Take a moment to think back on your first job. You were just out of school, starting to find your footing in the wide world of work and wages. There was your first boss, your band of coworkers, and of course, the work itself.
For some, a first job just serves as a placeholder, a chance to earn some money while you make plans for your future career.
But for others, a first job is also the first step of a larger journey. It provides you with challenges and opportunities to demonstrate your skills and even develop new ones.
Our guest has achieved a great deal in his chosen field, and it seems that every step of his career has provided crucial experience, all leading to his current position as Senior Software Engineer at Microsoft.
But when we talked with Srivatsan Balakrishnan last week, we specifically asked him to look back at his first job after graduation: Lead Software Analyst and Point-of-Contact for the APAC region for Bally Technologies.
Balakrishnan shared stories from his days working with Bally and also pointed to specific skills and experiences that have directly influenced his subsequent work with other companies, such as Motorola Solutions, Gate 39 Media, and of course Microsoft, where he’s currently part of the cognitive services group working on Cloud and AI technologies.
His implementation of a new and improved search system in Dynamics 365 led to a 100% improvement in clickthrough rate.
His extensive industry experience has also led to Balakrishnan being asked to judge multiple awards programs, including the European Search Awards and the MENA (Middle-East and North Africa) Stevie Awards.
Balakrishnan’s scholarly article “Simple Sophisticated Object Cache Service Using Azure Redis” was published by DZone, which boasts more than one million monthly readers.
But first came Bally. If that name sounds familiar it’s because Bally is literally one of the biggest names in gaming, both here in the US and abroad. Bally Manufacturing, AKA Bally Entertainment, started out by manufacturing slot machines and pinball tables. Pinball enthusiasts in particular are no doubt familiar with the brand’s legacy in the gaming space.
Bally Technologies is the arm of the company that focuses on building software applications for casinos.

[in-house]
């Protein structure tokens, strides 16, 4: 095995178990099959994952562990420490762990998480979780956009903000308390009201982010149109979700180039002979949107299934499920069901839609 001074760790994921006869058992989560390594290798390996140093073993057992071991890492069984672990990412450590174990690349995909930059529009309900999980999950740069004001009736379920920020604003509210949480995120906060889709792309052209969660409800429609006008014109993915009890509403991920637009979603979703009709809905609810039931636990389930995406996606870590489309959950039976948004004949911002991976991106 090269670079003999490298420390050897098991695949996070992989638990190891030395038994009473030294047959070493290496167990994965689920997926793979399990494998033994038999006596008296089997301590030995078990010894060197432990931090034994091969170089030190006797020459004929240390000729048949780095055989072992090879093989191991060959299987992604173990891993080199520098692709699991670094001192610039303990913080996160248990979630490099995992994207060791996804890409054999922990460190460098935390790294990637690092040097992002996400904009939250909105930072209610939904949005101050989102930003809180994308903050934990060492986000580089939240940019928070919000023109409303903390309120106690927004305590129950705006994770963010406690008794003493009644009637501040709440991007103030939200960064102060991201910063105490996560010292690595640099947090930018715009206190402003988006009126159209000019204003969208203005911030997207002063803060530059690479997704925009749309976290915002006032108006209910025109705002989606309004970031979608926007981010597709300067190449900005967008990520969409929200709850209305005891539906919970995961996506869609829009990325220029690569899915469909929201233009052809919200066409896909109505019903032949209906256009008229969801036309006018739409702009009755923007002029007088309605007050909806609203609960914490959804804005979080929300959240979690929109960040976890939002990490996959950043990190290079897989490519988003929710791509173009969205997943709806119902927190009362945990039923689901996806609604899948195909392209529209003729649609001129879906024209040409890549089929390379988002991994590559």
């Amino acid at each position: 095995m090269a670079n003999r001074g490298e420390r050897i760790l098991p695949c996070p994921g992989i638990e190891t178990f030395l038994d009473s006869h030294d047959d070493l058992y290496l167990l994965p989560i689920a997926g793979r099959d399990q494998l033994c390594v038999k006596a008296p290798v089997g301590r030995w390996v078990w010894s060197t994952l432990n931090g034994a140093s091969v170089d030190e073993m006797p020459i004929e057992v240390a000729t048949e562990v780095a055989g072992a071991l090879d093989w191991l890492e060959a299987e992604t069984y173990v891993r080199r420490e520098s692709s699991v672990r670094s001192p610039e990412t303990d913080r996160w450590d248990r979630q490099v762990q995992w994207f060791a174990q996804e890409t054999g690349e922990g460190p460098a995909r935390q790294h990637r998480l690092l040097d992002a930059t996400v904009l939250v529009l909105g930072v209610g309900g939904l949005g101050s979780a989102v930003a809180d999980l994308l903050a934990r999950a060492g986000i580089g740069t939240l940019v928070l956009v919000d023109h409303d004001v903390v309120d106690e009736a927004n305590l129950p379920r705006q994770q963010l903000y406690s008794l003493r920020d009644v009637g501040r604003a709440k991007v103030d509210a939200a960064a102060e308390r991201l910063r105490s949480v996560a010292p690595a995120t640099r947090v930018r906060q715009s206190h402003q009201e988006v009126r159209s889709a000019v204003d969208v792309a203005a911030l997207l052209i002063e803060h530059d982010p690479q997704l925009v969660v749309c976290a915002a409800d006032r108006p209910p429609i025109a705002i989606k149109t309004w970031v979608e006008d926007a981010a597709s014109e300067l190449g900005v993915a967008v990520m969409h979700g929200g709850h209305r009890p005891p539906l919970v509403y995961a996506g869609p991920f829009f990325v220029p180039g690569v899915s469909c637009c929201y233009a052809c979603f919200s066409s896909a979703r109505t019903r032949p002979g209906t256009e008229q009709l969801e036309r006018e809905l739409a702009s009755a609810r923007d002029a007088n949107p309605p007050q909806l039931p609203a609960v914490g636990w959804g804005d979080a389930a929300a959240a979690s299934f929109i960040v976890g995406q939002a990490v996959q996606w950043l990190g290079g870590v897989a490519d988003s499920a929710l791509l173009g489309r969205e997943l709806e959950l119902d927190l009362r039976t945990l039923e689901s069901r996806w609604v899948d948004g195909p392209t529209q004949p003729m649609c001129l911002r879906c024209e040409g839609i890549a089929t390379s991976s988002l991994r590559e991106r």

Signing on as the Lead Software Analyst for the APAC (Asia-Pacific) region gave Balakrishnan the chance to cut his teeth on a demanding role. Before we move forward, let’s talk about what the role looked like in action.
Shaking hands and solving problems
To start with, we should mention that software analysts, in general, need to be able to balance technical considerations and the needs of the end user. While programming is a largely technical job, software analysts need to be in touch with the customer. Analysts can even serve as a kind of liaison between the customers and the development team.
Customer interactions were definitely a critical component of Balakrishnan’s work with Bally.
“I actually got to travel to Macau multiple times to visit with customers, and the main goal was to provision our new systems and also to address and solve any issues that the customer might be having. So, it was very much a customer-centric role, and I loved that part of it.”
These were usually extended visits, which gave Balakrishnan plenty of time to understand the customers’ needs in depth.
“I spent thirty days with customers onsite, overseeing products, performance, bug fixes, and any enhancements that we wanted to realize.”
As for what this software actually looks like and the services it provides, Balakrishnan described the applications this way:
“These applications are Windows-based multi-feature applications that track players, accounts, and slot games’ earnings and winnings, as well as casino-wide application settings. These applications are deployed across hundreds or thousands of systems and servers, based on the size and needs of each casino.”